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A. B. (“Banjo”) Paterson 1864-1941

Andrew Barton Paterson

Andrew Barton “Banjo” Paterson was born on a farm in New South Wales, the son of a Scotish immigrant. His mother was related to Australia’s first prime minister, Edmund Barton, which accounts for Banjo’s middle name. After an education at a bush school, he went on to Sydney Grammar School but failed to get into university. Instead he joined a law firm, qualifying as a solicitor in 1886. He started writing poetry during this period under the pseudonym of Banjo, his favourite horse.

In 1899 he became a war correspondent during the Second Boer War and later covered the Boxer Rebellion in China. After a brief period as a newspaper editor, he abandoned journalism to concentrate on writing poetry. During World War I he worked as an ambulance driver and later served in France and Egypt as a commissioned officer, retiring with the rank of major in 1919. After the war on his return to Australia he continued to write poetry and also did some sports journalism. He died in Sydney in 1941.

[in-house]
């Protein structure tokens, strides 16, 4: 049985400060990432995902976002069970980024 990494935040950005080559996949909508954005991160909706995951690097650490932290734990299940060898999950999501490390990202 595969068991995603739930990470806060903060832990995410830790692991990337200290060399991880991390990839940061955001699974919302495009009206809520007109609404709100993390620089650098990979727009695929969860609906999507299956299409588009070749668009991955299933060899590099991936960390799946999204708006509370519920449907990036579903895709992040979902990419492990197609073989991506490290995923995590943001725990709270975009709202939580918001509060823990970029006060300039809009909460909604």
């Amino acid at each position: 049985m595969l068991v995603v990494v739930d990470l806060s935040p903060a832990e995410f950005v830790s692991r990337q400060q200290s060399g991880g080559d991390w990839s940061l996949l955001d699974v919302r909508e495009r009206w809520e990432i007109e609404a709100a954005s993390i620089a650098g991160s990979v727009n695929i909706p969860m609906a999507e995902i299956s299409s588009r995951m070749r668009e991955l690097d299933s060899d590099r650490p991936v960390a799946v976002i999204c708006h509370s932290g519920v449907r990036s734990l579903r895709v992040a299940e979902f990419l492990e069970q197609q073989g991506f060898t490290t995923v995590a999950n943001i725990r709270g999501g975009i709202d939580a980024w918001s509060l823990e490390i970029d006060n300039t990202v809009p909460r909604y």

He is best known as Australia’s bush poet, his major works including The Man from Snowy River, Clancy of the Overflow and the words to Australia’s unofficial national anthem, Waltzing Matilda.

Works include

The Man from Snowy River
Waltzing Matilda
Clancy of the Overflow
The Road to Old Man’s Town
We’re All Australians Now
A Dog’s Mistake
A Mountain Station
The Wild Colonial Boy
Under the Shadow of Kiley’s Hill
The Road to Hogan’s Gap
The Hypnotist

 

The City of Dreadful Thirst
A Change of Menu
The Man from Ironbark
Saltbush Bill
Mulga Bill’s Bicycle
In Defence of the Bush
The Story of Mongrel Grey
A Bush Christening
In the Droving Days
The Geebung Polo Club
The Last Parade

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